Do you think someone forfeits their right to privacy if they post a threat online?
"This s--- ain’t no joke yo I’m serious people are gonna die just like in aurora." Yeah, I'd say that's a pretty disturbing thing to read on Twitter, and apparently police agreed, because they've been working to uncover the identity of whoever posted several threatening tweets aimed at people attending an event in New York City.
Oddly enough, the event in question was a one-man Broadway show by Mike Tyson called Mike Tyson: Undisputed Truth. Someone appears to have a serious grudge against the former heavyweight champ, or maybe they just like freaking people out -- either way, a world of trouble may be coming their way now that the NYPD forced Twitter to divulge the user's private information.
Police say an unidentified person posted that he or she knew that the theater left its exit doors unlocked and was going to plan the shooting "step by step." Another tweet from the same account read,
I'm in Florida rite now, but it'll happen i promise I'm just finishing up my hit list.
Cops originally asked Twitter to turn over the user's account info, but Twitter declined to cooperate, saying,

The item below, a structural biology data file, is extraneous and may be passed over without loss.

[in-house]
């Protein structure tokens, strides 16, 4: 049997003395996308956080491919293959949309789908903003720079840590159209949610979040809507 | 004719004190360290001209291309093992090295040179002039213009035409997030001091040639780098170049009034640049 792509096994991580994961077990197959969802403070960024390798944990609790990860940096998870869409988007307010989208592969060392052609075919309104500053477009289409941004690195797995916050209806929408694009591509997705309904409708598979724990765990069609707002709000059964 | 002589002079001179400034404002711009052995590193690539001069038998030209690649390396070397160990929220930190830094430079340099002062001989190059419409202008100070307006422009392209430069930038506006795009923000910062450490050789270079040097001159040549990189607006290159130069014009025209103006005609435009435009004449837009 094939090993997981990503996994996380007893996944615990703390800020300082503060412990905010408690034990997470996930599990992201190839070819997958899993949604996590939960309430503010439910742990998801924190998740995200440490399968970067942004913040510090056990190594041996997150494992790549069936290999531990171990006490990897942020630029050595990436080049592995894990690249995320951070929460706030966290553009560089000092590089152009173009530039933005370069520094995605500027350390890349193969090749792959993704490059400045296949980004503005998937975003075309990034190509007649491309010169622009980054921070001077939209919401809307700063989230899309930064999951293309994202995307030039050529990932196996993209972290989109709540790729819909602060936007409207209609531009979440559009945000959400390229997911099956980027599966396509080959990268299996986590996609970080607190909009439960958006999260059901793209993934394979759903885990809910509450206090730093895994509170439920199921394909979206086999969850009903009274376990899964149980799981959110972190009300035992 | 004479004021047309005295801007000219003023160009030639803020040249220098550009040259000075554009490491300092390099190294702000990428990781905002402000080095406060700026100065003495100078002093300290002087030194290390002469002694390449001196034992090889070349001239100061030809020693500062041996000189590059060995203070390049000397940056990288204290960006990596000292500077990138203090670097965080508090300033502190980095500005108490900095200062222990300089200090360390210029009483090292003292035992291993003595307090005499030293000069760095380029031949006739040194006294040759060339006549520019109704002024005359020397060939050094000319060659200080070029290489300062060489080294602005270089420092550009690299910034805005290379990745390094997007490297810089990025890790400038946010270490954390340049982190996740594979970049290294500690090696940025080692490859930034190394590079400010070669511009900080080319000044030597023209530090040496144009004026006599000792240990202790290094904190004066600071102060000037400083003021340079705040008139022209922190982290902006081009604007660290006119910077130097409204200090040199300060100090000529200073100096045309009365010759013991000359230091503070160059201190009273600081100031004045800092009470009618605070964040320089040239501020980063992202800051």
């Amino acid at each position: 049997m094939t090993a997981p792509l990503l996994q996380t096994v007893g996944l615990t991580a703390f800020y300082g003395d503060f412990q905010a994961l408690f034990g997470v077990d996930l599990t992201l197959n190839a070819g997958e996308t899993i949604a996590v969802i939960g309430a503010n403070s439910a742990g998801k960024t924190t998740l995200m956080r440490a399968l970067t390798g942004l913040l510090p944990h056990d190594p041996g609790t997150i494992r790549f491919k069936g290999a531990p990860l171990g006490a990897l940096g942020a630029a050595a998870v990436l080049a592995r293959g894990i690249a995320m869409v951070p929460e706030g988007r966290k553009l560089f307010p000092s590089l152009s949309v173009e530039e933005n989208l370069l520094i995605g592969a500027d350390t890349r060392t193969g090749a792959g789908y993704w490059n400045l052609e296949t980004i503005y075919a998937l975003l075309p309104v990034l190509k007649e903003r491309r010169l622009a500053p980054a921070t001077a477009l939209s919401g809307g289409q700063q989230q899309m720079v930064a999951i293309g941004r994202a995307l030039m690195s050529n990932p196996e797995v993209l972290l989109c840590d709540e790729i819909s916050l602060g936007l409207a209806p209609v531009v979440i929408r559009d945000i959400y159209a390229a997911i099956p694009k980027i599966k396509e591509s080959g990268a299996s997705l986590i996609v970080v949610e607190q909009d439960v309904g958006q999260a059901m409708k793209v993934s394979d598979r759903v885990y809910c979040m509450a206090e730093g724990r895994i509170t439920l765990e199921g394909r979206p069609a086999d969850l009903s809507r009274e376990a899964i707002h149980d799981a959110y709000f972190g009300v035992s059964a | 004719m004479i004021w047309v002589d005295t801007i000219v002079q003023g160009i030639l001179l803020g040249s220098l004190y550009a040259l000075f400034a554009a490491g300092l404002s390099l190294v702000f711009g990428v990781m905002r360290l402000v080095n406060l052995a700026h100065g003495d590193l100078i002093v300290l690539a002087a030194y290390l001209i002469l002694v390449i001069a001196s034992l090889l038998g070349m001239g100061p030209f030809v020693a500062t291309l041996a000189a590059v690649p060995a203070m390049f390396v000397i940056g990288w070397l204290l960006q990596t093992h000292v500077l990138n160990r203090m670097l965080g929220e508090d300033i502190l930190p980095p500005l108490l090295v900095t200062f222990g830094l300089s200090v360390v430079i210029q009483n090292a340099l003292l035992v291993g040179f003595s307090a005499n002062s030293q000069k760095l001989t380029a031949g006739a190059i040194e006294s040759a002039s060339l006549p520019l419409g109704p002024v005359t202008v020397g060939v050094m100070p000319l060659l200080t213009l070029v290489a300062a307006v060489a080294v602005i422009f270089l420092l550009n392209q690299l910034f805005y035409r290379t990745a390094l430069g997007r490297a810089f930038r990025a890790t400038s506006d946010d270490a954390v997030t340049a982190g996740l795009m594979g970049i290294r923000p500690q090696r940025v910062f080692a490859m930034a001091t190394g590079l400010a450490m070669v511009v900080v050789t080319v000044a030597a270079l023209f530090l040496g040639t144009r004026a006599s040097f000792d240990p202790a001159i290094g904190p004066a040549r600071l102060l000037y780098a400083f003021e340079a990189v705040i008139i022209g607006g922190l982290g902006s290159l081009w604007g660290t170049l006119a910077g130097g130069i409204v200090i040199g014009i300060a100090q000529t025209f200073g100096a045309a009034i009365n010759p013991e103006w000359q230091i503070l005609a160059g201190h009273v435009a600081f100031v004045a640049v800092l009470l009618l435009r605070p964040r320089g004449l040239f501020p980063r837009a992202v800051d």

We appreciate the timeliness and sensitivity of this matter, and have reviewed the reported Twitter account. While we do invoke emergency disclosure procedures when it appears that a threat is present, specific and immediate, this does not appear to fall under those strict parameter as per our policies.
I don't really blame them, because this sure seems like a case of damned if you do, damned if you don't. Maybe this person is just screwing around. Maybe they really are planning to shoot up a Broadway show. How can you possibly determine what's true and what isn't, based on a couple of rogue tweets?
The NYPD was in a similar rock/hard place position, and ultimately made the choice to 1) dispatch some cops to the cover the theater, and 2) use a subpoena to force Twitter's hand. The social media site has now turned over the user's account info, and as of right now, there's no further news on whether or not police were able to find the person responsible for the tweets.
The question of whether or not police should be able to access your private online information based on some weird tweets is a complicated one, don't you think? On the one hand, can you imagine the ridiculous effort of tracking down and investigating every crazy, potentially-dangerous-sounding message someone posted via social media? On the other hand, with the Aurora killings so fresh in our minds, it seems equally awful to just ignore such a blatant, specific threat.
Personally, I have zero answers to this. I can agree that it's better safe than to be sorry ... but I'm also certain that mentality is what led us to our current TSA situation.
What's your take on this incident? Do you think someone forfeits their right to privacy if they post a threat online?